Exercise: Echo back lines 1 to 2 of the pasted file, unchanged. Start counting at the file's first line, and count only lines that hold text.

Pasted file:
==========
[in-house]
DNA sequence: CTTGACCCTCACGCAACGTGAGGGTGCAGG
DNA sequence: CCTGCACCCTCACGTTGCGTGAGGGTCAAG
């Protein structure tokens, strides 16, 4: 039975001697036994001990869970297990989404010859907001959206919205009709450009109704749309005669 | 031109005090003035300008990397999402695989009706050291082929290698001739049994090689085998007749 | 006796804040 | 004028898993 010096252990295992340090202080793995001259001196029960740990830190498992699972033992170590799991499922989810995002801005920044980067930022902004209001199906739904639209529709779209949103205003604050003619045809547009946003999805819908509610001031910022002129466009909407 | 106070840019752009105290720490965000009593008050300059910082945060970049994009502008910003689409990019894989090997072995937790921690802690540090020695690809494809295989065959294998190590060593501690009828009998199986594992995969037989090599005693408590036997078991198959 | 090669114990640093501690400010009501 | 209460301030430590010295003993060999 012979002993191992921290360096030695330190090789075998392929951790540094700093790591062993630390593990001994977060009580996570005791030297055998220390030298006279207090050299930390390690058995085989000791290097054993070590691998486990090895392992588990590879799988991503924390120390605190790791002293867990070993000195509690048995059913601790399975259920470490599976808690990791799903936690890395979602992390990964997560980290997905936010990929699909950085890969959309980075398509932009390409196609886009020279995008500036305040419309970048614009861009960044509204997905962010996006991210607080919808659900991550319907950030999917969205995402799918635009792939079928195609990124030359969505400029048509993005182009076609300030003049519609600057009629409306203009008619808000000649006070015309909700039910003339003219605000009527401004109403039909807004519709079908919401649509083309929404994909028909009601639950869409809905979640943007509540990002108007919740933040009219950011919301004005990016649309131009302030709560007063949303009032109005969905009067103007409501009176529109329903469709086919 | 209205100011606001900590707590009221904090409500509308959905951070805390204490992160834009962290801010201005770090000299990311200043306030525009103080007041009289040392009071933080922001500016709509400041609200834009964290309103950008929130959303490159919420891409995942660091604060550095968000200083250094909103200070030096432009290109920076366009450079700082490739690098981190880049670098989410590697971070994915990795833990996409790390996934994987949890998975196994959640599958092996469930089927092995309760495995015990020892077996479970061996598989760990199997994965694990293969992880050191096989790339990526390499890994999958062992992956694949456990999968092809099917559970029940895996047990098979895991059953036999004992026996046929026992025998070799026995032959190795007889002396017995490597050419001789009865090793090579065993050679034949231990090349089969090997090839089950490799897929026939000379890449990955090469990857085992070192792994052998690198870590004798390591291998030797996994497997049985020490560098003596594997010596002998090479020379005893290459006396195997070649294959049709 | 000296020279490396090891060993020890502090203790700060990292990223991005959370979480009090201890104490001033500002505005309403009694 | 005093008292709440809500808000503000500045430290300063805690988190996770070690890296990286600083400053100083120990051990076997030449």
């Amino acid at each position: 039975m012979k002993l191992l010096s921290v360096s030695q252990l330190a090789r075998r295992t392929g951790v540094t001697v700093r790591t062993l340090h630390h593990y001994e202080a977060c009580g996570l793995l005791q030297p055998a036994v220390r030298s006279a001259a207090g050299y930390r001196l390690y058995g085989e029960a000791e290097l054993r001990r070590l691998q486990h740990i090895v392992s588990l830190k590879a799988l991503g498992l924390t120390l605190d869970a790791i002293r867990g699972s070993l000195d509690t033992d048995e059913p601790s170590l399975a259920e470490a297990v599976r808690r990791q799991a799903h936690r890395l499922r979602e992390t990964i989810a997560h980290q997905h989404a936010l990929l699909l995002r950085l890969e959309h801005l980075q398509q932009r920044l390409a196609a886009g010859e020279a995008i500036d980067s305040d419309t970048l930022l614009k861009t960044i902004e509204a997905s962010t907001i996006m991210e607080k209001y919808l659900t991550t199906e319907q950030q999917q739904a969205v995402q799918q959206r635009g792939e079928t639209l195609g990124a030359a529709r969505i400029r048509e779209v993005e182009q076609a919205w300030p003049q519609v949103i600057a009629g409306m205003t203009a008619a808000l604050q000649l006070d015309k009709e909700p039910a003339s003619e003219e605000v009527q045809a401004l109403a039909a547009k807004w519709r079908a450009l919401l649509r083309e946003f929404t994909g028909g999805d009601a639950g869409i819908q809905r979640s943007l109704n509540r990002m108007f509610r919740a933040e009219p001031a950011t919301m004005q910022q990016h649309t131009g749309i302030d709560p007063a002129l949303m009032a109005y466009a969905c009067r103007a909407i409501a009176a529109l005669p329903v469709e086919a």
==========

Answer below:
[in-house]
DNA sequence: CTTGACCCTCACGCAACGTGAGGGTGCAGG